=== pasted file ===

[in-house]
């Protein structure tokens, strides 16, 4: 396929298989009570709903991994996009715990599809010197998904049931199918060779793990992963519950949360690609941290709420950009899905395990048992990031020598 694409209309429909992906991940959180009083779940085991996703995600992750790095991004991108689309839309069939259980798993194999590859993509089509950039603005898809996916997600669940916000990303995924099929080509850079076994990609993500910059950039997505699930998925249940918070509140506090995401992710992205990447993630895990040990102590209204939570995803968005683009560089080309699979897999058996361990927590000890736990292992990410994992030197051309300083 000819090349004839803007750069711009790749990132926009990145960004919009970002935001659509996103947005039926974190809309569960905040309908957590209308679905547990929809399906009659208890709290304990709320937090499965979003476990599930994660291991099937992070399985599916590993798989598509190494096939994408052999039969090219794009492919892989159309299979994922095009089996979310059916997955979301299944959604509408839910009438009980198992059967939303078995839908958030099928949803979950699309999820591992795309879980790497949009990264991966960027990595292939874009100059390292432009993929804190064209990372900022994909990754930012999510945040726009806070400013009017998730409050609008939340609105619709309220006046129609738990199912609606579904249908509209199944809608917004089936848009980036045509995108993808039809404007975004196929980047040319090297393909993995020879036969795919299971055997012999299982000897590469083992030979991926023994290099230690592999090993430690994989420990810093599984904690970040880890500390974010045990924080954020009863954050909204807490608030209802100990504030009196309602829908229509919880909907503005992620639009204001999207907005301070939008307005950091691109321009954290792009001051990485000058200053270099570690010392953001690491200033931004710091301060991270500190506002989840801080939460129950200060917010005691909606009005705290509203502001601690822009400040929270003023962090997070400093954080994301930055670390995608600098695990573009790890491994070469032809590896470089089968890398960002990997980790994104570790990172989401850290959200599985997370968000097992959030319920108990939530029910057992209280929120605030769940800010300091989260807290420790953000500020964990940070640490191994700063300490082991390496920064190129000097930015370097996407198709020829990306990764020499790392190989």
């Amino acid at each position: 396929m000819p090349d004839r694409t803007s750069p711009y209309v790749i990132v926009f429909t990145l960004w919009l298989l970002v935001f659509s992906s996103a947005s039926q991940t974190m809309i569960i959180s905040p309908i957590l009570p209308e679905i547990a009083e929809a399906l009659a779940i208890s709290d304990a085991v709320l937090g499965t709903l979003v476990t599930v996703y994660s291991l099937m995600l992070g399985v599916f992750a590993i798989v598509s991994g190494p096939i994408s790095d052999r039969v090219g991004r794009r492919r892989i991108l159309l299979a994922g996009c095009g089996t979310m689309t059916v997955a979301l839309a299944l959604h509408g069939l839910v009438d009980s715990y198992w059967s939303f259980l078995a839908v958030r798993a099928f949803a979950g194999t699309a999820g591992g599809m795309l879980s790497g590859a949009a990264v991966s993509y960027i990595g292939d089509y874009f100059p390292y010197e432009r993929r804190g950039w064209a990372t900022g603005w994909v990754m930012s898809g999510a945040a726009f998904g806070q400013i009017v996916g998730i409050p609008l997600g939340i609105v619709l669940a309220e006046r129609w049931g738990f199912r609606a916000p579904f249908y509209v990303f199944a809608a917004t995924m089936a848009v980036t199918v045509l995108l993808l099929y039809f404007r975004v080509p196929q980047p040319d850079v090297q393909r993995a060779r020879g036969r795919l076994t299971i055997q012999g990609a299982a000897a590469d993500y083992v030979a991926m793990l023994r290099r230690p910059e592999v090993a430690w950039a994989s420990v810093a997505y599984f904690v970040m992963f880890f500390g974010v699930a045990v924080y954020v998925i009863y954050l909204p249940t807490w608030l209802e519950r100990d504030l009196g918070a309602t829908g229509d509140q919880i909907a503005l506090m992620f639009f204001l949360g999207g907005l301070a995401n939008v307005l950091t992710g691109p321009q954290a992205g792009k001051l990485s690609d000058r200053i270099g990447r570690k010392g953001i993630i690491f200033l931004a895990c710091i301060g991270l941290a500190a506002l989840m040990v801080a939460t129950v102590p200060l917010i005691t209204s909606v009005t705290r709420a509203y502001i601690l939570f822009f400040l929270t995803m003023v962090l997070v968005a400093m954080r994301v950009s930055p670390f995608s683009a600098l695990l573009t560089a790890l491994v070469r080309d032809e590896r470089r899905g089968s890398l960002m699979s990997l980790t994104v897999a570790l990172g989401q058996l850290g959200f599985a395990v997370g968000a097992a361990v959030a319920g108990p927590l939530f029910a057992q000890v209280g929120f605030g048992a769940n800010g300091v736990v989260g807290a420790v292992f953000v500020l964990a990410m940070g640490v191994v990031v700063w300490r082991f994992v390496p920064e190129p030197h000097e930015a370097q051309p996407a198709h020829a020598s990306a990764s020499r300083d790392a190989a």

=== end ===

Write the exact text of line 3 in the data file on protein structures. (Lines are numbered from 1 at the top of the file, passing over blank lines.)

């Amino acid at each position: 396929m000819p090349d004839r694409t803007s750069p711009y209309v790749i990132v926009f429909t990145l960004w919009l298989l970002v935001f659509s992906s996103a947005s039926q991940t974190m809309i569960i959180s905040p309908i957590l009570p209308e679905i547990a009083e929809a399906l009659a779940i208890s709290d304990a085991v709320l937090g499965t709903l979003v476990t599930v996703y994660s291991l099937m995600l992070g399985v599916f992750a590993i798989v598509s991994g190494p096939i994408s790095d052999r039969v090219g991004r794009r492919r892989i991108l159309l299979a994922g996009c095009g089996t979310m689309t059916v997955a979301l839309a299944l959604h509408g069939l839910v009438d009980s715990y198992w059967s939303f259980l078995a839908v958030r798993a099928f949803a979950g194999t699309a999820g591992g599809m795309l879980s790497g590859a949009a990264v991966s993509y960027i990595g292939d089509y874009f100059p390292y010197e432009r993929r804190g950039w064209a990372t900022g603005w994909v990754m930012s898809g999510a945040a726009f998904g806070q400013i009017v996916g998730i409050p609008l997600g939340i609105v619709l669940a309220e006046r129609w049931g738990f199912r609606a916000p579904f249908y509209v990303f199944a809608a917004t995924m089936a848009v980036t199918v045509l995108l993808l099929y039809f404007r975004v080509p196929q980047p040319d850079v090297q393909r993995a060779r020879g036969r795919l076994t299971i055997q012999g990609a299982a000897a590469d993500y083992v030979a991926m793990l023994r290099r230690p910059e592999v090993a430690w950039a994989s420990v810093a997505y599984f904690v970040m992963f880890f500390g974010v699930a045990v924080y954020v998925i009863y954050l909204p249940t807490w608030l209802e519950r100990d504030l009196g918070a309602t829908g229509d509140q919880i909907a503005l506090m992620f639009f204001l949360g999207g907005l301070a995401n939008v307005l950091t992710g691109p321009q954290a992205g792009k001051l990485s690609d000058r200053i270099g990447r570690k010392g953001i993630i690491f200033l931004a895990c710091i301060g991270l941290a500190a506002l989840m040990v801080a939460t129950v102590p200060l917010i005691t209204s909606v009005t705290r709420a509203y502001i601690l939570f822009f400040l929270t995803m003023v962090l997070v968005a400093m954080r994301v950009s930055p670390f995608s683009a600098l695990l573009t560089a790890l491994v070469r080309d032809e590896r470089r899905g089968s890398l960002m699979s990997l980790t994104v897999a570790l990172g989401q058996l850290g959200f599985a395990v997370g968000a097992a361990v959030a319920g108990p927590l939530f029910a057992q000890v209280g929120f605030g048992a769940n800010g300091v736990v989260g807290a420790v292992f953000v500020l964990a990410m940070g640490v191994v990031v700063w300490r082991f994992v390496p920064e190129p030197h000097e930015a370097q051309p996407a198709h020829a020598s990306a990764s020499r300083d790392a190989a």